72 daily safety protocol checks required for every restaurant
2,160 safety checks and procedures monthly in every restaurant
Quality/safety testing conducted every 2 hours in all beef supplier facilities
2,000 safety/quality checks in each chicken supplier facility.
95 daily safety/quality checks for each potato provider
Cooperative and collaborative relations with USDA inspectors – who have daily and unlimited access to all points of production.
The 1999 report “Too Err is Human,” by IOM, blew the lid off of healthcare’s dirty little secret.
The industry is rife with systemic issues, and its “shame & blame” culture prevents exposure and cure.
CMS has only recently announced that it will no longer reimburse for costs associated with preventable medical error.Safety:
So, given the lessons we talked about today regarding McDonald’s and healthcare , what does it take for a provider to become a leader in the Consumer-Driven Health Care World?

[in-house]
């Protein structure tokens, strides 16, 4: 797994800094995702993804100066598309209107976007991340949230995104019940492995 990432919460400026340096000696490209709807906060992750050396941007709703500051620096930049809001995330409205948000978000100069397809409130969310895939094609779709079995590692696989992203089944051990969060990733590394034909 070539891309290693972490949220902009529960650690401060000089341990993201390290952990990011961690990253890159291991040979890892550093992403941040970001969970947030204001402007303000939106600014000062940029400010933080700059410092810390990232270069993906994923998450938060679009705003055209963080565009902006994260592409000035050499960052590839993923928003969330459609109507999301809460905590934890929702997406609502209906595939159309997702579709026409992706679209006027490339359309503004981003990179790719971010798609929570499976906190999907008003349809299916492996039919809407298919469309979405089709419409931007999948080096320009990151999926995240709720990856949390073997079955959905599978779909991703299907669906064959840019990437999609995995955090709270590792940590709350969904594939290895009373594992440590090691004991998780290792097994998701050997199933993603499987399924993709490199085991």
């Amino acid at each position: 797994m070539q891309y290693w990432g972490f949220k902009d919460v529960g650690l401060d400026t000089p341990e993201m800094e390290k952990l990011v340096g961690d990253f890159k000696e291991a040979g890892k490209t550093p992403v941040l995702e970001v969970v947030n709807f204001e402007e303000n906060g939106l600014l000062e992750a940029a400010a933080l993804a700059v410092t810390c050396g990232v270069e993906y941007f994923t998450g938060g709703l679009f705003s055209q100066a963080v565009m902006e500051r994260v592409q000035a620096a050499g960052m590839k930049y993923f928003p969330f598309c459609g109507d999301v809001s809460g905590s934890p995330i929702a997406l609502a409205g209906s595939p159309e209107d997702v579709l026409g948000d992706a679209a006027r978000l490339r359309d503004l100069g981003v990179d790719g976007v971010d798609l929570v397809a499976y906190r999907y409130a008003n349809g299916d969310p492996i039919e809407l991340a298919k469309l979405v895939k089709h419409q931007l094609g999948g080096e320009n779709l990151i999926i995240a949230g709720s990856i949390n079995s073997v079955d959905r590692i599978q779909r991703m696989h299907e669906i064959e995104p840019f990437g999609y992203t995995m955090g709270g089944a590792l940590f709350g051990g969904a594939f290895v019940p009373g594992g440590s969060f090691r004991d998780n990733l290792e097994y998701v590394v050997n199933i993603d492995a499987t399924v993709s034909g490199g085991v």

Pricing Strategies should serve to competitively differentiate providers. Understanding the true costs and reimbursements of services will help providers position themselves more effectively in their markets.
Organizational and Structural Strategies need to permit providers to rapidly adapt to consumer demands. Traditional department and specialty structures are not conducive to change.
Strategies for Greater Efficiencies should result in lower operating costs (i.e., supplies, pharmacy, LOS, etc). Where value is in the forefront of consumers, higher levels of efficiency (and reduced costs) are a requirement for providers.
Consumer-Driven Healthcare Calls For…. McDonald’s and healthcare , what does it take for a provider to become a leader in the Consumer-Driven Health Care World? Consumer-Driven Provider Strategies